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NV Energy's Greenlink Nevada Transmission Project Approved by PUCN

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Industry News

Wind Power Gets Affordable in Texas

LCG, May 15, 2003-Texas utilities in some areas are paying less for long-term wholesale wind-generated power than electricity from natural gas-fired sources, according to some estimates.

Improvements in wind turbine technology have apparently come so far as to rival the cost efficiency of natural gas, or so says the American Wind Energy Association. Granted, the competitive price is in part due to high natural gas prices, but proponents say that one of the only things holding wind power back is a lack of consumer awareness.

Traditionally, many utilities have steered clear of wind generation because of its high cost; technology and the rise in gas prices may change this trend.

Texas added 900 MW of wind capacity in 2001 alone, but the state added far more natural gas-fired capacity in recent years. Other states have also seen significant natural gas-fired plant construction over the last 3 years. In Texas this growth, coupled with a nuclear plant outage, has resulted in high natural gas prices. Some industry officials say that gas prices above $3.50 per million BTUs result in gas-fired power that is more expensive than wind power. Current gas prices are roughly $5 per million BTUs, and many people expect prices to remain high, as much as $4 per million BTU, through the next 10 years.

Meanwhile, several Texas suppliers are incorporating more wind in their energy sales.

TXU Corp., the largest electric company in Texas, recently signed a renewable energy contract with Dyess Air Force Base for 78 million kilowatt-hours. This agreement constitutes the largest renewable energy contract as yet made in the U.S., according to The Dallas Morning News. While the company can sell wind power, it is still regulated and therefore cannot offer power to North Texas utilities.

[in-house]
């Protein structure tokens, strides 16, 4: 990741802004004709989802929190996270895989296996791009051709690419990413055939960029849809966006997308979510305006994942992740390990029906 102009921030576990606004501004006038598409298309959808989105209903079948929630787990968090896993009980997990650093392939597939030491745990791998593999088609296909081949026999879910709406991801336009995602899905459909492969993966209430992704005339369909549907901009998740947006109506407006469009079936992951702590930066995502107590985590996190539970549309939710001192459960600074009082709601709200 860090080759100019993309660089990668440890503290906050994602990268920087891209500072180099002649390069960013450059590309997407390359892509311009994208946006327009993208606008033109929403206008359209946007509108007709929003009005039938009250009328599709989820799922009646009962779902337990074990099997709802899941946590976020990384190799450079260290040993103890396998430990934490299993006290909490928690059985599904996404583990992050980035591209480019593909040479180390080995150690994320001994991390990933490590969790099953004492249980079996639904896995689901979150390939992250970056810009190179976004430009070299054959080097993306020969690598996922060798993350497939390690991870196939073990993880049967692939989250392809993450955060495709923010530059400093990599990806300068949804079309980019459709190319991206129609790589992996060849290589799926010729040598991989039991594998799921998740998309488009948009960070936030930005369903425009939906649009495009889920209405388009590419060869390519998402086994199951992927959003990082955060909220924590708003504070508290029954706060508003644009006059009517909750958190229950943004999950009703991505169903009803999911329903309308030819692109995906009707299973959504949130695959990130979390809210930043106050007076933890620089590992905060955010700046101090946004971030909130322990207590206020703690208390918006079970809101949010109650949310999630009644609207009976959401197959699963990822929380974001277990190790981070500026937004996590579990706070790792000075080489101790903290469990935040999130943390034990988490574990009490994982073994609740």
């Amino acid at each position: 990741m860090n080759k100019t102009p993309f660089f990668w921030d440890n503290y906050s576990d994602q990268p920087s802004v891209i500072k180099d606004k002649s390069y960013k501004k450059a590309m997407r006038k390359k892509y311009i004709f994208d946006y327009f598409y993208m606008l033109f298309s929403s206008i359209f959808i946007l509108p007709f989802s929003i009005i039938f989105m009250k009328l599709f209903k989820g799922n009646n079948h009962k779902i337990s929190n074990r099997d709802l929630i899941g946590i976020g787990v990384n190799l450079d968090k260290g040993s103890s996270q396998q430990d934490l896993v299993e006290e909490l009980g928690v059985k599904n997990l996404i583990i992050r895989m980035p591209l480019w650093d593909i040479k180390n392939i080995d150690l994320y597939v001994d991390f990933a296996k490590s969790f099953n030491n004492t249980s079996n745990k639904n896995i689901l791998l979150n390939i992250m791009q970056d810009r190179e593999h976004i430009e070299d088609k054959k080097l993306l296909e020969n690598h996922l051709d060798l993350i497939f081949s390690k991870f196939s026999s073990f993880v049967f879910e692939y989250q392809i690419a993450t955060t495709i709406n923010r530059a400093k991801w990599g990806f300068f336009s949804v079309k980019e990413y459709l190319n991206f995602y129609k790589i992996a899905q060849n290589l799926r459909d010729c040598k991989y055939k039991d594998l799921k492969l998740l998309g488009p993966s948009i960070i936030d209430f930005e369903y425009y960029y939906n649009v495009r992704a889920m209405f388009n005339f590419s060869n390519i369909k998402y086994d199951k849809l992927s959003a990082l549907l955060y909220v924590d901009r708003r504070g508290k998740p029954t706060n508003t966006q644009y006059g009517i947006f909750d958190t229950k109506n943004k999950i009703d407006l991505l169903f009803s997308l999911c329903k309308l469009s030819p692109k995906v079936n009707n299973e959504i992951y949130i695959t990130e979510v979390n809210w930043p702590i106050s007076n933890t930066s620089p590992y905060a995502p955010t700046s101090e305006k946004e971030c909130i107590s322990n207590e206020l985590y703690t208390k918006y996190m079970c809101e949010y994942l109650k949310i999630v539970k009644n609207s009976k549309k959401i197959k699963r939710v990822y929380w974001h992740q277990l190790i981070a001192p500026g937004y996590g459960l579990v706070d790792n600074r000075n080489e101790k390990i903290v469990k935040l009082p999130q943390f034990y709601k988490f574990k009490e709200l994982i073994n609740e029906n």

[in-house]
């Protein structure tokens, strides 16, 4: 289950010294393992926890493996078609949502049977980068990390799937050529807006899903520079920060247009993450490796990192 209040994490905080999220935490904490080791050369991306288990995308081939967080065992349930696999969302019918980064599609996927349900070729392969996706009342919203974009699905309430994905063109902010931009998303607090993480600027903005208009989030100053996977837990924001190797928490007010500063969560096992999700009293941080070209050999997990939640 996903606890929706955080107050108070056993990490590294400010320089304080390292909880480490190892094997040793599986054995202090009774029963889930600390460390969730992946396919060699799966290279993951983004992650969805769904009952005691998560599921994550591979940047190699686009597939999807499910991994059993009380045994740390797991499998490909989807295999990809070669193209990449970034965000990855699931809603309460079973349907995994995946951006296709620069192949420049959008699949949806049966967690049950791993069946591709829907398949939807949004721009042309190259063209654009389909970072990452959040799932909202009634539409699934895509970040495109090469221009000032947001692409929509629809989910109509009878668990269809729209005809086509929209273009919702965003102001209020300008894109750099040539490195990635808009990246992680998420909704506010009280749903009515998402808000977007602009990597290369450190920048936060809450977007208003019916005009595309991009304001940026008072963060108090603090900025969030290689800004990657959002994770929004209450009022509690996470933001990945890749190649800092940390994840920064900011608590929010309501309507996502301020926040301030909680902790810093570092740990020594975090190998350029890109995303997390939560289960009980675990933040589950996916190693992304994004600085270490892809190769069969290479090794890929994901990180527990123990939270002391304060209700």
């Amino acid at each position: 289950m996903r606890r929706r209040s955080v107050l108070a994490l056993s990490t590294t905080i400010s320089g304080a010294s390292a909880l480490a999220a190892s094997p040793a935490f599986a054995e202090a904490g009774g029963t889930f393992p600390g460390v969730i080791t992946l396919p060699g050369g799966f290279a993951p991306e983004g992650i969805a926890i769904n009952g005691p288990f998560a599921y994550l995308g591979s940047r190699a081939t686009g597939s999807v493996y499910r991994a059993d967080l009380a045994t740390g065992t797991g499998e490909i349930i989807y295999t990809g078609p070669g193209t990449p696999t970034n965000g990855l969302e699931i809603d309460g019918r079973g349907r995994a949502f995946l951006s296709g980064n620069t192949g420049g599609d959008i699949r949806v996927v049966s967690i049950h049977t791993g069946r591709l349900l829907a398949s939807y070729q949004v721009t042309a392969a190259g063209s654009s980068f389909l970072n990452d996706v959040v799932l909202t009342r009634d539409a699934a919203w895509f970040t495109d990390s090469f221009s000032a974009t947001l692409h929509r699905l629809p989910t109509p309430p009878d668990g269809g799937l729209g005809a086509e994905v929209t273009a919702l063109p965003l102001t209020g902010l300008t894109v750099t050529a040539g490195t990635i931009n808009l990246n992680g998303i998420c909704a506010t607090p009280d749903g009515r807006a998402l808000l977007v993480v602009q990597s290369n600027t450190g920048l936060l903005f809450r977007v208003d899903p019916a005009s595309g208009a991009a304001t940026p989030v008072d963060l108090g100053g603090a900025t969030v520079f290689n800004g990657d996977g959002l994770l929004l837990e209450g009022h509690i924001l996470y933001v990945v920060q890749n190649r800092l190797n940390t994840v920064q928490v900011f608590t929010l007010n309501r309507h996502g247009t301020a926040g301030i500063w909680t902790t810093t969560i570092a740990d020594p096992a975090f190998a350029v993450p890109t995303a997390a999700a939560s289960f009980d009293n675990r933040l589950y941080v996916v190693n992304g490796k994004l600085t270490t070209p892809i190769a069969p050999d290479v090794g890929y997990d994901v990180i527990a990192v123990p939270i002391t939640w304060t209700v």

Reliant Resources also sells wind power plans, at a rate one cent per kilowatt-hour higher than that of TXU regular rates while keeping its nonrenewable product 1 cent cheaper than that of TXU. Reliant however, spends most of its marketing energy on non-renewable power; only 1 percent of its sales are for renewable.

Green Mountain Energy Company has started a plan to sign up customers to renewable power at 10 percent cheaper than customers currently pay, called "50 percent" cleaner." The rate is actually 1 cent per kilowatt-hour more expensive than non-renewable, but the fuel price is locked over the next 10 years, which Green Mountain speculates will result in 10 percent less cost for commercial customers over the long run. For 100 percent wind product, the average customer pays roughly $10 per month over TXU non-renewable rates.

By 2009, Texas utilities are required to buy 2,000 MW of renewable energy.

A tax credit of 1.7 cents per kilowatt-hour has also sustained the wind industry, and although the credit will expire this year, an extension has been provided for in currently pending legislation.

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